Connecticut State Library with state seal

Memorials of Connecticut Judges and Attorneys
As Printed in the Connecticut Reports
volume 60 , page(s) 592-593


ABIJAH CATLIN, then the oldest member of the Litchfield County bar, died at the family homestead in Harwinton on April 14th, 1891. He was born at the same place on April 1st, 1805, being the fourth in lineal descent, and of the same name, who were born successively on the ancestral farm, who inherited it, and who lived and died there, since Major Abijah Catlin, the first of the line, emigrated from Hartford to Harwinton, in 1739, as one of the original settlers of that town.

The subject of this notice was graduated from Yale College in 1825, where he was a classmate with the late George C. Woodruff of Litchfield. He studied law with William S. Holabird, Esq., at Winchester, and began practice in Georgia; but, on the death of his father in 1837, he returned to Harwinton and took possession of the old homestead. There he lived during the remainder of his life, practicing law, representing his town and senatorial district in the General Assembly, serving as judge of the County Court, holding various state offices, and other positions of public trust, and acting as judge of probate and justice of the peace until disqualified by age.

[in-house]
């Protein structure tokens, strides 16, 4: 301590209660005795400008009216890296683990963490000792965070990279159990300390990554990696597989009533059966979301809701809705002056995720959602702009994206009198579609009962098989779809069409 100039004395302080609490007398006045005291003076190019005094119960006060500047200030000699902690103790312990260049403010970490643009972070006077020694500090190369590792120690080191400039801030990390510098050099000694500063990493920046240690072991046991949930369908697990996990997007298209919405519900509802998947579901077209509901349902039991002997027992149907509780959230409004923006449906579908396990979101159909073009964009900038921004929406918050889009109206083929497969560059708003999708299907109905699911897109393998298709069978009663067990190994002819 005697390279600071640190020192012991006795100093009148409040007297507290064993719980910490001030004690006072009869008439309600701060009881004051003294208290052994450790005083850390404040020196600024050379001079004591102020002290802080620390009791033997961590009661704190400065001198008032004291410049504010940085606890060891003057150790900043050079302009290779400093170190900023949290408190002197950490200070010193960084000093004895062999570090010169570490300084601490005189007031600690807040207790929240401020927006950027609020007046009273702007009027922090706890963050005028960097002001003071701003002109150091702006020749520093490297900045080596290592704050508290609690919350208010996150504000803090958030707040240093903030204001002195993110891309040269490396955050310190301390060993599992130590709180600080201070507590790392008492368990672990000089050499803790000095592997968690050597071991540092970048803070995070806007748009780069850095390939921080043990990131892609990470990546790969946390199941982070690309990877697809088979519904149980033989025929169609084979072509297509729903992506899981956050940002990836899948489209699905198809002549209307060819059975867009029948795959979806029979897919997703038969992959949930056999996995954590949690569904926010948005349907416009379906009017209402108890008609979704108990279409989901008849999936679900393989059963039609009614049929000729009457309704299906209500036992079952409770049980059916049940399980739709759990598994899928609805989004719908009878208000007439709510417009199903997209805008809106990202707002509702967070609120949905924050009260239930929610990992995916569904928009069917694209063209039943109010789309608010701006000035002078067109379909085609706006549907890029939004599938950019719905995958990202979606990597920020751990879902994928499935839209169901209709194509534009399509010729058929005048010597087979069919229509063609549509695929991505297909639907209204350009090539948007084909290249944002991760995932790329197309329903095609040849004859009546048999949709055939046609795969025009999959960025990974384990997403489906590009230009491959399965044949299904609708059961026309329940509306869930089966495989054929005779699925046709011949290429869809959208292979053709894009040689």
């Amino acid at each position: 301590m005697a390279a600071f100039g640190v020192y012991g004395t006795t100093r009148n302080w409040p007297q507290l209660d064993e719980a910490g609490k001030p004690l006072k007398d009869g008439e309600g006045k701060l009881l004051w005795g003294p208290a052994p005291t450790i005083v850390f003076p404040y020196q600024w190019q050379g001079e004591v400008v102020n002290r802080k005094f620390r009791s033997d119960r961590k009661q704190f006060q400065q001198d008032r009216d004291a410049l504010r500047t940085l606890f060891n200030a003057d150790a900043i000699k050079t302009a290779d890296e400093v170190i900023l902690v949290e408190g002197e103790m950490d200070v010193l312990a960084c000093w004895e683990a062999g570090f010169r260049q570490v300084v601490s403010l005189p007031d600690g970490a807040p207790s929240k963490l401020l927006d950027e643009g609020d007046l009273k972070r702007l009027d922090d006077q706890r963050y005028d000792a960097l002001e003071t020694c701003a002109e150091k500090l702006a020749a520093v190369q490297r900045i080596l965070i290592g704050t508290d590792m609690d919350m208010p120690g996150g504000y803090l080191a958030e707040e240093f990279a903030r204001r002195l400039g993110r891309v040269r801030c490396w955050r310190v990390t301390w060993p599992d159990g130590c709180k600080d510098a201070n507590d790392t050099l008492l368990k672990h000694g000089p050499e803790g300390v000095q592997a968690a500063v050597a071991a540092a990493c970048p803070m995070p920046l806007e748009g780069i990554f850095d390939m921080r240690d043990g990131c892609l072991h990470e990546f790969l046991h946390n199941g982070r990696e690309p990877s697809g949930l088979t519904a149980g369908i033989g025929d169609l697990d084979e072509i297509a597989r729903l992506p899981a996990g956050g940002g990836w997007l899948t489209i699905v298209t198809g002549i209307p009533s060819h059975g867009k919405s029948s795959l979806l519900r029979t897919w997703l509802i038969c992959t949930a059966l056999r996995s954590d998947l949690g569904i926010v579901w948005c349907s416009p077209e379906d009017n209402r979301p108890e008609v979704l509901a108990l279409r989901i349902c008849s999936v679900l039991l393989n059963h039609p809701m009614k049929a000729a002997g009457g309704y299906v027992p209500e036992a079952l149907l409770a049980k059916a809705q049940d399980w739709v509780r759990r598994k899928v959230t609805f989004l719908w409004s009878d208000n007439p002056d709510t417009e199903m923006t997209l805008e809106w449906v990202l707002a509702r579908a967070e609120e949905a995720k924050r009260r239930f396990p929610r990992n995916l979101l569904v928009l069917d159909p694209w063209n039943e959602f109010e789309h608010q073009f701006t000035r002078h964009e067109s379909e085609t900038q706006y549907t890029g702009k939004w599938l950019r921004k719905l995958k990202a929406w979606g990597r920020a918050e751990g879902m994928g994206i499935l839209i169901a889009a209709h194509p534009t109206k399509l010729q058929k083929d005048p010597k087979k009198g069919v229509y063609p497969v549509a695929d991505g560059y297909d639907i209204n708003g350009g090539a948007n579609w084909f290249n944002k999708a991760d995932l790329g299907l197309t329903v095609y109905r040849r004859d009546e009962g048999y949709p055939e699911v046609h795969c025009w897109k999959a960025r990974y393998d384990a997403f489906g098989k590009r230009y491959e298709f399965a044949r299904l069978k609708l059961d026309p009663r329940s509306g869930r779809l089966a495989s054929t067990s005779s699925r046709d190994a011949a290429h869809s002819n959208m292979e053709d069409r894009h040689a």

The following list of state offices held by Judge Catlin shows only a part of the public duties performed during his long career. He represented Harwinton ten times in the House of Representatives, namely, in 1837, `8, `9, 1840, 1851, 1861, `2, `5, 1874, `9. He served in the Senate in 1844; was Judge of the County Court in 1844, `5 ; Comptroller in 1847, `8, `9; School Fund Commissioner in 1852; Presidential Elector in 1880.

Generous by nature, somewhat irascible, though placable, Judge Catlin early developed the best characteristics of the great yeoman class from which he sprang. He was always the honest, intelligent lawyer-farmer, reliable in places of trust, fearless in the exposure of meanness and injustice, always at the front in times of danger, truckling neither to man nor to money. On the breaking out of the war he was one of the prominent leaders of the Union party organized in this state by members of both the old parties for the sole purpose of preventing the dismemberment of the republic.

Indeed Judge Catlin always loved republicanism and the republic. He feared growth of the money power and greatly regretted the decline of agriculture in his county and state. The writer well remembers his telling him, not many years since, of the feeling of discouragement aroused within him by a recent perusal of Sallust's terrible picture, in his Cataline, of the demoralization and decay of the Roman commonwealth, and he clearly recognized the similarity of the conditions of the great republic of the ancient world to those which are so rapidly developing in our own. Nevertheless, the prevailing tone of his mind was the hopefulness natural to a sound and courageous manhood.

One could not reasonably expect the development of a great lawyer in a small agricultural community in one of the oldest states of the union. But such a community seldom mourns the loss of a more honest, honorable or useful citizen.